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Did you know … about the dangers of online drug shopping?

10
Nov
2011

Increases in prescription prices and lower insurance benefits have prompted many to look for bargain drugs on the Internet. There are legitimate pharmacies online, but as the highly qualified nurse below suggests, there are obvious dangers. And many dangers that are not so obvious.

 

 

Websites that offer illegal drugs, anabolic steroids and prescription drugs “with no prescription needed!” are clearly dodgy, and are classified by Websense under the category “Abused Drugs”.

 

Products from these sites may be ineffective at best or dangerous at worst. For example, counterfeit tablets of the weight-loss drug, Alli, seized by the U.S. Food and Drug Administration were found to contain twice the recommended dose of another substance that has been associated with heart problems.

Some sites offer a veritable supermarket of illegal drugs, assuring buyers anonymity through the use of Bitcoin, a supposedly untraceable online currency, and other “guarantees.” These protections may not be as effective as users think they are. 

Besides the danger of ingesting unknown substances and falling foul of the law, buyers of online drugs risk other dangers as well. Nicolas Christin, a computer scientist at Carnegie Mellon University, found that 32% of searches for prescription drugs led to URLs that were infected with malicious code. Legitimate university sites and even trusted .gov sites are often hijacked and redirect to illegal online pharmacies.  Malicious links can be uploaded as comments to message boards and forums of legitimate sites, often by spam bots posting to thousands of sites.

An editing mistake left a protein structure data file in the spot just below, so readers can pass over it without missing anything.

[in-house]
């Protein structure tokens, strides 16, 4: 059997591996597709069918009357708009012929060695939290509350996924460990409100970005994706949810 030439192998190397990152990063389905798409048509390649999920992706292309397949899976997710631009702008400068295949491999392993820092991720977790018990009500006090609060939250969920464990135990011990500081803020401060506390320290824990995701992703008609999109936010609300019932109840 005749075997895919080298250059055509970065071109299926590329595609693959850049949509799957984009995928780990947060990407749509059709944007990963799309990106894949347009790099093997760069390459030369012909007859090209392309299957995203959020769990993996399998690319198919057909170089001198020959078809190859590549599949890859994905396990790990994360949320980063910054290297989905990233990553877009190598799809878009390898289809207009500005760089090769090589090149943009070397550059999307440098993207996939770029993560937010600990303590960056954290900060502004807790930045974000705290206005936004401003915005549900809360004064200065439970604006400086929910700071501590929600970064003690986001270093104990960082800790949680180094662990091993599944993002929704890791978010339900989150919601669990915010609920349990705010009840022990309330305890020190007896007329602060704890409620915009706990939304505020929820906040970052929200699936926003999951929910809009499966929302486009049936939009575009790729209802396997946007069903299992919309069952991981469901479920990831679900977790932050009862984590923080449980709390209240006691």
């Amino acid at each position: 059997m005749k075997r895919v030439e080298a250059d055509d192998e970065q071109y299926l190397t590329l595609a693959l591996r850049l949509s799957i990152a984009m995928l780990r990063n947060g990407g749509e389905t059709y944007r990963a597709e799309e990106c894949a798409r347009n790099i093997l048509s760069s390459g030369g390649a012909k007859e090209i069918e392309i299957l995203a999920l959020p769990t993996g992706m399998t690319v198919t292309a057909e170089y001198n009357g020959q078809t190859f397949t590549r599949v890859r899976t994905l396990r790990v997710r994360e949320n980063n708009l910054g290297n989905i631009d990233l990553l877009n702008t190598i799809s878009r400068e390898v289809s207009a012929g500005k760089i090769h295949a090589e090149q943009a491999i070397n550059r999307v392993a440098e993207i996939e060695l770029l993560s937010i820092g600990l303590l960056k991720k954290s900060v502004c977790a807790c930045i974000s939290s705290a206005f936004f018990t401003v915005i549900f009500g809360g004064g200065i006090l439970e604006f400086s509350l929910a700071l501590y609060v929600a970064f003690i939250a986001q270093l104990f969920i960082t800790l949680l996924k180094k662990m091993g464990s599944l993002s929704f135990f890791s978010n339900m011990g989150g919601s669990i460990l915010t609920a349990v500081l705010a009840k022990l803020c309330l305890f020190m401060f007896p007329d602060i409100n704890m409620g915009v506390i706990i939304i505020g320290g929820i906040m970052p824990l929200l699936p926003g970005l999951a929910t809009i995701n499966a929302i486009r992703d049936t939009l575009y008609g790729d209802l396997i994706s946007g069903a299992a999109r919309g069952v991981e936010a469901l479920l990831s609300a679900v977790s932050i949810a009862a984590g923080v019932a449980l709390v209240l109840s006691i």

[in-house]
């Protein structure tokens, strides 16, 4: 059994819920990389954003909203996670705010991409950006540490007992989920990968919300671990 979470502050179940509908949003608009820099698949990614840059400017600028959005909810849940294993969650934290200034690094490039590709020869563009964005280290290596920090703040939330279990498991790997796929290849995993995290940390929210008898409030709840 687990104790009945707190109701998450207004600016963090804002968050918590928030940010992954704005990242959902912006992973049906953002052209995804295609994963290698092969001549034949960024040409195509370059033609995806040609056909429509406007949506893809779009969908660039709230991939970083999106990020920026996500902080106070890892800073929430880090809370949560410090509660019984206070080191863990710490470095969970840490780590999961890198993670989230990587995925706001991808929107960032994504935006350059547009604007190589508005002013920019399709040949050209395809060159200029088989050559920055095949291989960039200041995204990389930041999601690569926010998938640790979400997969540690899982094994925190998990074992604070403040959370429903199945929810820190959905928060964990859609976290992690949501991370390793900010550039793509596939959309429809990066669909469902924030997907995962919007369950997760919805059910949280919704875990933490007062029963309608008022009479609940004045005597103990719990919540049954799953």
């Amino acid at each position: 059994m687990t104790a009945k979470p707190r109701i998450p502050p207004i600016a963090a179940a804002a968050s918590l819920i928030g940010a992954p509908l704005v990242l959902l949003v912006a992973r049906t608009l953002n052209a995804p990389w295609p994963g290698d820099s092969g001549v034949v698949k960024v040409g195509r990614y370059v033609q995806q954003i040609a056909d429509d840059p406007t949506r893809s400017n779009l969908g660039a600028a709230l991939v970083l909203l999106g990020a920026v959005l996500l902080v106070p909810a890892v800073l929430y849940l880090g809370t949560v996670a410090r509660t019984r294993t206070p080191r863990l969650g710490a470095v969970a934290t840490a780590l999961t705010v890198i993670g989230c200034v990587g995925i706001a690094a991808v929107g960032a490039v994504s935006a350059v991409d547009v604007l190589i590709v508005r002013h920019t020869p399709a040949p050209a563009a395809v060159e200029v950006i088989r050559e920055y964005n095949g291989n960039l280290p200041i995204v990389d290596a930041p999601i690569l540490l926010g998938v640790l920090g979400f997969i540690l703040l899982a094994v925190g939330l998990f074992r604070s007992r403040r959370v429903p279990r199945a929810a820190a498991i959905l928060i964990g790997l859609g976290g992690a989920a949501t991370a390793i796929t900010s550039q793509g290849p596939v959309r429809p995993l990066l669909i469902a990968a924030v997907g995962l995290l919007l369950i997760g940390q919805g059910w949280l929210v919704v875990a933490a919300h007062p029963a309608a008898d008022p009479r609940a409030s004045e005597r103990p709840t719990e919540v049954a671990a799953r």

In addition, new synthetic drugs such as "bath salts" and "spice" have been flying under the radar of law enforcement. The effects of these drugs are finally bringing them to headlines—and emergency rooms.  Both drugs exist in a legal limbo which has been exploited by Internet sales.

 

Synthetic canniboids, known as “spice” or “incense,” are touted as a legal alternative to marijuana, but seem to have much more dangerous side effects, possibly due to adulteration with unknown ingredients. The composition of so-called "bath salts" has not yet been conclusively determined, but these synthetic stimulants have nothing to do with floral scents or relaxing bathtub soaks. Sold as "bath salts," "plant food," etc., to skirt drug laws, they are produced by illegal street chemists – with all of the risks that implies.  Reported effects include paranoia, hallucinations, high blood pressure, and violent behavior towards oneself and others.

 

Despite more and stricter laws against possession and distribution of synthetic drugs, they are freely available via the Internet. 

 

Websense ® customers are protected from the dangers of these sites by ACE, our Advanced Classification Engine.

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